Rural and the abyss

It's been awhile, and still its the sheep that bring me here, and the cockatoos : their din is unholy, insistent, rowdy, their coupling behaviour a beauty to watch, as is their flight and the curving rise of each eponymous sulphur crest as they land on the ground or a tree branch.

'Species that feed on the ground are very vulnerable to predator attack. The cockatoo has evolved a behavioural adaptation to protect against this: whenever there is a flock on the ground, there is at least one high up in a tree (usually a dead tree), keeping guard. This is so well known that it has even entered Australian slang: a person keeping guard for sudden police raids on illegal gambling gatherings is referred to as a cockatoo or cocky for short.'

More on them later. Rural fencing is what has taken my research skills the last several days, and anxiety the last several weeks. I've just requested a price for a 200m roll of 2.5mm FarmFence™ wire, said to be the best in the trade. Meanwhile, there are videos to upload of the cockatoo flock, can i be bothered? Probably not. I long to do-have something more compelling to do, a writing project say that I MUST do each day to survive this hill of anxiety. I haven't visited the sheep, clearly I'm a crap shepherd. What's my resistence, embarrassment at 'my' stupidity? Snakes in the grass? Yes both of these and more problems to solve, the aim-better drive to solution. In the end what moves me is the horror of the image that appears: there lies a bag of bones and skin, or the second version, other (rumoured) sheep heavy with wool like the one found in the hills near Canberra.


lands at the food source in the verndah gutter. Small


gives spatial context to the ribs of grapevine at the top of the opposing hill. Such an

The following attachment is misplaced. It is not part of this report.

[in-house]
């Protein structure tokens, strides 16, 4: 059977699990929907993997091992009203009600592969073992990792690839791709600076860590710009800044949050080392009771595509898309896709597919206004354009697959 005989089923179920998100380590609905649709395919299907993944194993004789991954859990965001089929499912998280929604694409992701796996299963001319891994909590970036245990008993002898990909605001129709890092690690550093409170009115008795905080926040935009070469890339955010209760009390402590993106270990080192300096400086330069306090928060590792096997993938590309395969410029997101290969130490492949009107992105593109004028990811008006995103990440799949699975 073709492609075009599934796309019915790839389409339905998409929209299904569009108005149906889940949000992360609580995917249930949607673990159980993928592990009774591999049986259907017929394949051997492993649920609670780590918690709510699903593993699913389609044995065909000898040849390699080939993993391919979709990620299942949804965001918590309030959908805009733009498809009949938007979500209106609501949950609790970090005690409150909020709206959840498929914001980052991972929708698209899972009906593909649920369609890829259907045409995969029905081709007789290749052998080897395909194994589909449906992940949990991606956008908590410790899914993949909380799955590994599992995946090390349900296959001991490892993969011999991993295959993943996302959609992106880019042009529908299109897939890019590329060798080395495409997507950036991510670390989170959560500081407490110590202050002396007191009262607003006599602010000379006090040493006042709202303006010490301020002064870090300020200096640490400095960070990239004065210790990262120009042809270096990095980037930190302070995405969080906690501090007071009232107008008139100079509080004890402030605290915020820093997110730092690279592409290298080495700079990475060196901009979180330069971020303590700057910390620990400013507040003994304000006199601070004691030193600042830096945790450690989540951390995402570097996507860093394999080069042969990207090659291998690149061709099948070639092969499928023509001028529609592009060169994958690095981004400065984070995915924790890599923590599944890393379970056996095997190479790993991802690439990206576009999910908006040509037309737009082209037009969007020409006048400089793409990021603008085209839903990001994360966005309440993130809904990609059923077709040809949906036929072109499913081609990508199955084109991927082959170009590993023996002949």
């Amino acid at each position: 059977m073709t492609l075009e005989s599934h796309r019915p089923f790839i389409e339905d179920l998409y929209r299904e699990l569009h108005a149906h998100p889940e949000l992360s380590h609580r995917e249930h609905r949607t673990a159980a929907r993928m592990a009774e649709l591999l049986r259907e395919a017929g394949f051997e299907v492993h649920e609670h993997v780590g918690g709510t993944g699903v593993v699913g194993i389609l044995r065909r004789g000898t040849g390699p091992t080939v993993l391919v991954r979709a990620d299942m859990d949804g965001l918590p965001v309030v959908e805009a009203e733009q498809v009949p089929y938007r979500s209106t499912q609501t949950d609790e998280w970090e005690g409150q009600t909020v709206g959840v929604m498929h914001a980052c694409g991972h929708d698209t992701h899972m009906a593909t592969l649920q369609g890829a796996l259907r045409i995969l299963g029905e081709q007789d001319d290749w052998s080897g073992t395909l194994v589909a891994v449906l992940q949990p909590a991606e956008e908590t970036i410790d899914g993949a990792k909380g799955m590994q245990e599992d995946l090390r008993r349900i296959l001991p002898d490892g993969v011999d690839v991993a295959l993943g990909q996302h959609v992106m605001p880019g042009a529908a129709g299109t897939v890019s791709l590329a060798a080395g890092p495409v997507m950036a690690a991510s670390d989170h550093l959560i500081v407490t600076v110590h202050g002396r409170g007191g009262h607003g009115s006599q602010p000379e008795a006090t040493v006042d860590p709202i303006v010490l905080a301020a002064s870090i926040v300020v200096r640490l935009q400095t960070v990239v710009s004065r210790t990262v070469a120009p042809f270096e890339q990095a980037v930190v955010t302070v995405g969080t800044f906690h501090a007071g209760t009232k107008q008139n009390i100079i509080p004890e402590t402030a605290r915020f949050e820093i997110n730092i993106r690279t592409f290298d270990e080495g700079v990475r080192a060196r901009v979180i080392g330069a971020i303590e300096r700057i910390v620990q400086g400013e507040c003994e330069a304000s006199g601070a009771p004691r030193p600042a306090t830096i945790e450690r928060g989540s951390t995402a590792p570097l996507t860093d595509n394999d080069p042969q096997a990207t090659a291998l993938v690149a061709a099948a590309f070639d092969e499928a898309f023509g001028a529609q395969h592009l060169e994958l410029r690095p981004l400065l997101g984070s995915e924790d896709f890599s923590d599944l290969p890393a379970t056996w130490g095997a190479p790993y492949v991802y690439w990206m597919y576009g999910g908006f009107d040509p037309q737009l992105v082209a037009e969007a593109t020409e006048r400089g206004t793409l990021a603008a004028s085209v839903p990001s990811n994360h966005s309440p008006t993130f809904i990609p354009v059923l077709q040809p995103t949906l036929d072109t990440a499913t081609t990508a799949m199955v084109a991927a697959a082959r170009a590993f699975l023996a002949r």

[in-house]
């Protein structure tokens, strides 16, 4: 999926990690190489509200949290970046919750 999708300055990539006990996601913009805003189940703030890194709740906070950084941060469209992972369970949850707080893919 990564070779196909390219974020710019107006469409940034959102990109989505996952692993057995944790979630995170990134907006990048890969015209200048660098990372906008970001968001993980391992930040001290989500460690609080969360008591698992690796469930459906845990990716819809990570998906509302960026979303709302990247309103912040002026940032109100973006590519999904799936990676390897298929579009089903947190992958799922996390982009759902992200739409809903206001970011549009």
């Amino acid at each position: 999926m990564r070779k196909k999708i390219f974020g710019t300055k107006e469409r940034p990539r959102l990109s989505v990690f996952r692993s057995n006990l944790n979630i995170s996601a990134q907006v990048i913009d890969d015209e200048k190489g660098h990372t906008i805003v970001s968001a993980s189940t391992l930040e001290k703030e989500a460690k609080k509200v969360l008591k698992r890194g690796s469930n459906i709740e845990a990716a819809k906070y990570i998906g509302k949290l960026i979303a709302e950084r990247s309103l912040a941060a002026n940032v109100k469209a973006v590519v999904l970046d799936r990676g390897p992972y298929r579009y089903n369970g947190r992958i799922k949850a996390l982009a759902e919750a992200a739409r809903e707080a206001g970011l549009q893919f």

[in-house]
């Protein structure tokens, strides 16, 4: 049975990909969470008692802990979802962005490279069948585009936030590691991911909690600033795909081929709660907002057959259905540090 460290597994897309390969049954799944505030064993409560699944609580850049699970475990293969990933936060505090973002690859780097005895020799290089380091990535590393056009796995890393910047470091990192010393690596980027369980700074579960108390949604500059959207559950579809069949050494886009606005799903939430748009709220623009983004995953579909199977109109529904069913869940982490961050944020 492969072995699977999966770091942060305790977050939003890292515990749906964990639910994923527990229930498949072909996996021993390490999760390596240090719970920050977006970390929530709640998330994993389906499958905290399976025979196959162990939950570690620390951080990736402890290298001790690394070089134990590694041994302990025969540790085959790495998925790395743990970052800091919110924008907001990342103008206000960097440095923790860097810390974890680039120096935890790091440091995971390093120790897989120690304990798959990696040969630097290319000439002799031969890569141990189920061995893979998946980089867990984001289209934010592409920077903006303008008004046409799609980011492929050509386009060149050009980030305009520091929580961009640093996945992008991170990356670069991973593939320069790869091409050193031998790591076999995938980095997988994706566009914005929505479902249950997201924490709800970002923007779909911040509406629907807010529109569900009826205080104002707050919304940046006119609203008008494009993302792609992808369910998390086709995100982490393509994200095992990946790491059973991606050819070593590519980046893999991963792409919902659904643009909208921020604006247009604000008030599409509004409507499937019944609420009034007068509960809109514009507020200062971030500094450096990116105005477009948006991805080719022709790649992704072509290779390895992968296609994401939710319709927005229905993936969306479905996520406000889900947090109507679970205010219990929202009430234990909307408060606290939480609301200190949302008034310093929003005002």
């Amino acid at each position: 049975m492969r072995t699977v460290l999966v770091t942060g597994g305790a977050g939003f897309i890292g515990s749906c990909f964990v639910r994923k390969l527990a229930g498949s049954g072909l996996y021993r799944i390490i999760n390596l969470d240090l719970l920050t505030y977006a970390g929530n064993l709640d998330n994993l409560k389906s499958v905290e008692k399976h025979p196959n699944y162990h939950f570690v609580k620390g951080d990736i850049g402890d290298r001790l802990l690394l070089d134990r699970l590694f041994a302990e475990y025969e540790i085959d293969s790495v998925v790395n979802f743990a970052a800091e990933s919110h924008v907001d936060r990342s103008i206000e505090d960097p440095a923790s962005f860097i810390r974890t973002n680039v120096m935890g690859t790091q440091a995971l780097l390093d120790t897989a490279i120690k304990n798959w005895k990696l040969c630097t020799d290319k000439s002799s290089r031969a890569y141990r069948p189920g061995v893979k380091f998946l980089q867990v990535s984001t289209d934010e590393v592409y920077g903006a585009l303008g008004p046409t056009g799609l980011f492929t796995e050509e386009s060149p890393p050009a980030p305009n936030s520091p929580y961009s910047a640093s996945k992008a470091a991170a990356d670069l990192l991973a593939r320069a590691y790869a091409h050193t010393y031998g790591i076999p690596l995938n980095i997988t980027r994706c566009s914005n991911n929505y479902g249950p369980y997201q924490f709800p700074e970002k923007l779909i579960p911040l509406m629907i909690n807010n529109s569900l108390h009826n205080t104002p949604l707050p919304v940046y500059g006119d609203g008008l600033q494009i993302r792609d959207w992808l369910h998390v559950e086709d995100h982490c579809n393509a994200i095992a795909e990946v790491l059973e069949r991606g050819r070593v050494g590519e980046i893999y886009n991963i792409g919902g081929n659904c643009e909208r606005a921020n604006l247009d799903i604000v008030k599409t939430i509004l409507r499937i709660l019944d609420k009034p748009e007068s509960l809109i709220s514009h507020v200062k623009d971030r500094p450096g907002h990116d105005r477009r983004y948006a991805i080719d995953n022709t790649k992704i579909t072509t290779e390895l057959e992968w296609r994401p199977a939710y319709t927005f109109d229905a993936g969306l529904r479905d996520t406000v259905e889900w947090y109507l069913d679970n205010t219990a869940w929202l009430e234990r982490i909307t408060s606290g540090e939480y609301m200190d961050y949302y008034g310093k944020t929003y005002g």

urban creature

am I: sure I grew up in the country, but in a house, an enclosed arrangement of boxes in an accumulation of other like boxes. It's not wilderness here, but the logic of it escapes me, it is wild. Something always pending, circling, threatening disaster. And the fire season has started. Surely erecting fences is what helps to allay the anxiety of an encroaching wild, penning and dividing and claiming a space fit for purpose.

'It's not that I'm afraid of becoming an animal, that would not be so bad, but a human never can be an animal, we rush past the animal in us, toward the abyss.'

— Marlen Haushofer, The Wall/Die Wand

'Rural and the abyss,' though it sounds like an 80's cover band 'rural abyss' with the adjective in correct position to the noun is a loaded gun and not at all what I'm after. Rural and the abyss is not any closer though at least it arrests the flow of information and signals that time is other than clock driven here.

rural adj.

early 15c., from Old French rural (14c.), from Latin ruralis "of thecountryside," from rus (genitive ruris) "open land, country," fromPIE *reue- "to open; space" (see room (n.)).

In early examples, there is usually little or no difference between the meanings of rural and rustic, but in later use the tendency is to employ rural when the idea of locality (country scenes, etc.) is prominent, and rustic when there is a suggestion of the more primitive qualities or manners naturally attaching to country life. [OED]

Bio-creature update

a deer walked purposefully up the olive grove coachhouse path into the garden: we looked at one another for awhile

the snakes have for now moved away from their nest under the house; #11 was taken away a week or so ago

the rats too have found other homes

the sheep found a flock to join on crown land at the top of the long stem L of property belonging to this lot

i – digihuman [that will do for now while i work on something more apt]– would like to get a cat but fear the responsibility of caring for it when i am not here, and is it fair to make it stay inside

i'd like a dog as a companion but the fences and gates aren't secure – a task to be faced

many chunky-on-mosquito skinks dart around low foliage and rocks, two blue tongues emerge from time to time from under the verandah

and the avians: corvids, magies, kookas, sulphur-crested cockatoos, black shouldered kites, wattlebirds, rainbow lorikeets, eastern rosellas, honeyeaters, corellas from hell, galahs, fairy wrens, others as yet unidentified

insects are another list for next time dragonflies, milipedes, mosquitoes, flies (many kinds), arachnids, beetles - those stuck together stink bugs joined at their read ends – large in front leading small at back: what's it like i wonder being led around by your rear end – the world receeding before you?